I think everyone is familiar with the Sorcerer’s Apprentice, if not from the original Goethe poem then the one with Mickey Mouse and the dancing brooms in Fantasia. The story is simple: an inexperienced magician tries to take a shortcut that will allow him to finish his work without lifting a finger, only to discover that starting is one thing— you also have to know how to stop what you set in motion.
As I’ve been looking around my house trying to figure out where I can cut back on packaging and reduce plastic waste products, it’s this story that keeps popping into my mind. Practically everything I touch is plastic, from the containers that hold my food in the kitchen, to my body lotions and potions in the bathroom. Like the apprentice and his enchanted broom, plastic products have multiplied over the last half century without any forethought given to what happens next.
At one level it makes complete sense. The plastic of today is cheap to produce and is an ideal material for storing items: lightweight and virtually indestructible, it means that you can carry home a week’s shopping with ease and not worry about breaking it if you trip. But those qualities also make it incredibly dangerous to the environment: wrappers and bottles littered on land easily end up in water courses, eventually make their way to the ocean. That superpower of being indestructible turns out to be environmental kryptonite: plastic just doesn’t go away.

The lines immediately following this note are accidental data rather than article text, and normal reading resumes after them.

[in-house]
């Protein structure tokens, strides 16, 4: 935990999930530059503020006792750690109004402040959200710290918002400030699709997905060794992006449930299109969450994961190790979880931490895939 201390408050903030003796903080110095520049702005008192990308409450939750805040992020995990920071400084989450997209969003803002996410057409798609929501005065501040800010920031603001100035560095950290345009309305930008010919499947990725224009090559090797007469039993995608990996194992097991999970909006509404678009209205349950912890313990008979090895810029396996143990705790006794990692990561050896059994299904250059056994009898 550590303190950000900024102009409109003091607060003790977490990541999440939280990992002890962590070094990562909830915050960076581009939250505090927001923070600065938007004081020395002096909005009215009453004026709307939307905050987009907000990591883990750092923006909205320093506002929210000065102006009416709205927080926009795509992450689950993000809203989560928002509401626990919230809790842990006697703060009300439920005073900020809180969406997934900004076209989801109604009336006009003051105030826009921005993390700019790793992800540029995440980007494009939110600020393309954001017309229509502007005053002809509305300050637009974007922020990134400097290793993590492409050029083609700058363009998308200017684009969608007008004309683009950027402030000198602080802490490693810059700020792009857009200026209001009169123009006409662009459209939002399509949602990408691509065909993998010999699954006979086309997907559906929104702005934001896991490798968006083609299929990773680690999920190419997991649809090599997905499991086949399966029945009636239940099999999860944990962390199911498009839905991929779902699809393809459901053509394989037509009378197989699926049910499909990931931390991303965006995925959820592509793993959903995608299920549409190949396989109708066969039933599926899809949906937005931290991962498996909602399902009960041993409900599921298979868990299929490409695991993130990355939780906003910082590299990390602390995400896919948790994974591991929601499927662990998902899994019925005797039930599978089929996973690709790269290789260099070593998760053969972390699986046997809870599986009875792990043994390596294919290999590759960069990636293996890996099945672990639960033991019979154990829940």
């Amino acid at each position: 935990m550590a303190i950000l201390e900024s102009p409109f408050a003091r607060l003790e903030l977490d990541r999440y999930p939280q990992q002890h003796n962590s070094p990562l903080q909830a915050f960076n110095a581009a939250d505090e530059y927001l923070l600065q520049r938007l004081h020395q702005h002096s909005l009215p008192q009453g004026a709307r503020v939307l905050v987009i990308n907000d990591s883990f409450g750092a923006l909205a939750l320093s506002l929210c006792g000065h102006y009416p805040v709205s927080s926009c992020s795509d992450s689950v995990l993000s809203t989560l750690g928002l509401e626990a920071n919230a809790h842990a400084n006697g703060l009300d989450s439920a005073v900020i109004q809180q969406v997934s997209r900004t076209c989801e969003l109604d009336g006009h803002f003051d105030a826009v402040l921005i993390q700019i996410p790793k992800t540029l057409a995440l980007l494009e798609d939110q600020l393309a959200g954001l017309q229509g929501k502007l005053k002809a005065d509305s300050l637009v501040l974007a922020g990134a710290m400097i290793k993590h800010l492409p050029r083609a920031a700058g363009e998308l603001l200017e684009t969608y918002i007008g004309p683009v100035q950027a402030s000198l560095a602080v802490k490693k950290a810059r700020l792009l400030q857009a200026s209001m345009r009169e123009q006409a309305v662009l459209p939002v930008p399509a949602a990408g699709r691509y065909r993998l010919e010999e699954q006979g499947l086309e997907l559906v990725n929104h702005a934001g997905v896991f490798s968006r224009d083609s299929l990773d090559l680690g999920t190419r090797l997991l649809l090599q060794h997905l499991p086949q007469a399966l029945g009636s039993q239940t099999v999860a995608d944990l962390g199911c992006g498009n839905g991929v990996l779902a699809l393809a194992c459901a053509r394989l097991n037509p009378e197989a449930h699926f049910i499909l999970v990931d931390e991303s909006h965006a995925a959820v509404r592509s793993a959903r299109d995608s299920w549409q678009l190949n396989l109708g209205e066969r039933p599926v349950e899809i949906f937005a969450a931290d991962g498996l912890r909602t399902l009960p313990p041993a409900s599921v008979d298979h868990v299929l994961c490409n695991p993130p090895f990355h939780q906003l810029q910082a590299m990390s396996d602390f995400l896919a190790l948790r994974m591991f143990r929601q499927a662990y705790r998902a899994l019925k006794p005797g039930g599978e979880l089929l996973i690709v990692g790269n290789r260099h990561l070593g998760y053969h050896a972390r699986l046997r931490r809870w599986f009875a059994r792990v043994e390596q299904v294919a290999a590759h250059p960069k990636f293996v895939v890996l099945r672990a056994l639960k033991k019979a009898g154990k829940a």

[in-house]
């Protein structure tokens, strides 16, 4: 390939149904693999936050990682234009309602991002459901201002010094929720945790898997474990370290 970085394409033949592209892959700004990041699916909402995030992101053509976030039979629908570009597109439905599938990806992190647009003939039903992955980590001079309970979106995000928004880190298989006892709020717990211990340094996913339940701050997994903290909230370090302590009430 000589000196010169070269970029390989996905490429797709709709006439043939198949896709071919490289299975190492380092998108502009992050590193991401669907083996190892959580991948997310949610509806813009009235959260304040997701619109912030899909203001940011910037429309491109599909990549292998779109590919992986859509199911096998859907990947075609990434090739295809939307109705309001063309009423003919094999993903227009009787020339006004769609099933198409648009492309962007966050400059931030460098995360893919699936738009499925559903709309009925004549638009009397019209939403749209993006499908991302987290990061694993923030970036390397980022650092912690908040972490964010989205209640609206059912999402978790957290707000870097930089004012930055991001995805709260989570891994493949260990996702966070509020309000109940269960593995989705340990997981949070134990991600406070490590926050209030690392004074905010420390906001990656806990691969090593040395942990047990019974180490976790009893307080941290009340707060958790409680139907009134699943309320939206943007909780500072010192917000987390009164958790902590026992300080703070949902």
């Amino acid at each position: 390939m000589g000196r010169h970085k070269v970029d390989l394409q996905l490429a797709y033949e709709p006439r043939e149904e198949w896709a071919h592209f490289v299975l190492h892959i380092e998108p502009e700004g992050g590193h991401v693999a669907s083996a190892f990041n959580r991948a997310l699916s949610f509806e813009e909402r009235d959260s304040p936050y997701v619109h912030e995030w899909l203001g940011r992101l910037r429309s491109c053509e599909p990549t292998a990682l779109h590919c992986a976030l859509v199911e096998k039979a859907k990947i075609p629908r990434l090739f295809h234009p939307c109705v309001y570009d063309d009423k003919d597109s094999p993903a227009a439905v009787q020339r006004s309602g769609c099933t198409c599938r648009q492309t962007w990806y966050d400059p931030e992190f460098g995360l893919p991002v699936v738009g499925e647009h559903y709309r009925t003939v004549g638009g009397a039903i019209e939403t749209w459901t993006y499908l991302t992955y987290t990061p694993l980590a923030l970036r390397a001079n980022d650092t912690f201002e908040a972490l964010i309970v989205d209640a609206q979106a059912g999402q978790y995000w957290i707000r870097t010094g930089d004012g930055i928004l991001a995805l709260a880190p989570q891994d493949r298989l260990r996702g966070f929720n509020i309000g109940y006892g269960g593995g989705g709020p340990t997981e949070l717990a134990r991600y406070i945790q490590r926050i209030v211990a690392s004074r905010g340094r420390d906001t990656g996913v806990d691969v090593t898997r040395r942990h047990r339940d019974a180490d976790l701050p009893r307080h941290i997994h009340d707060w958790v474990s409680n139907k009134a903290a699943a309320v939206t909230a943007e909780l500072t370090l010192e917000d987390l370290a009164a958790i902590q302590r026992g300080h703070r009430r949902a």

Which is one of the many reasons why it’s so great to see more and more people starting to make the switch to environmentally-friendly products. The recent backlash against plastic pollution has been in the headlines all year, and there has been a push to capitalise on this momentum with a “Plastic Freebruary” next month. I was already planning to take part in the established Plastic Free July, and have started to use up products in plastic containers and research potential substitutions to be ready to go when 1st July rolls around. I’ll be featuring some of these changes over the next several months, but if you’re interested in taking your own steps towards reducing your wasteline now, consider checking out the Treading My Own Path blog. Lindsay’s ethos of “do what you can” and practical suggestions are well worth reading.
In the story of the Sorcerer’s Apprentice, it’s not until the sorcerer himself shows up that the trouble caused by the apprentice is put to right. We don’t have the luxury of waiting for someone else to step in. If we want a cleaner environment to enjoy ourselves, and to hand down to the next generation, then it’s up to us to do the heavy lifting now.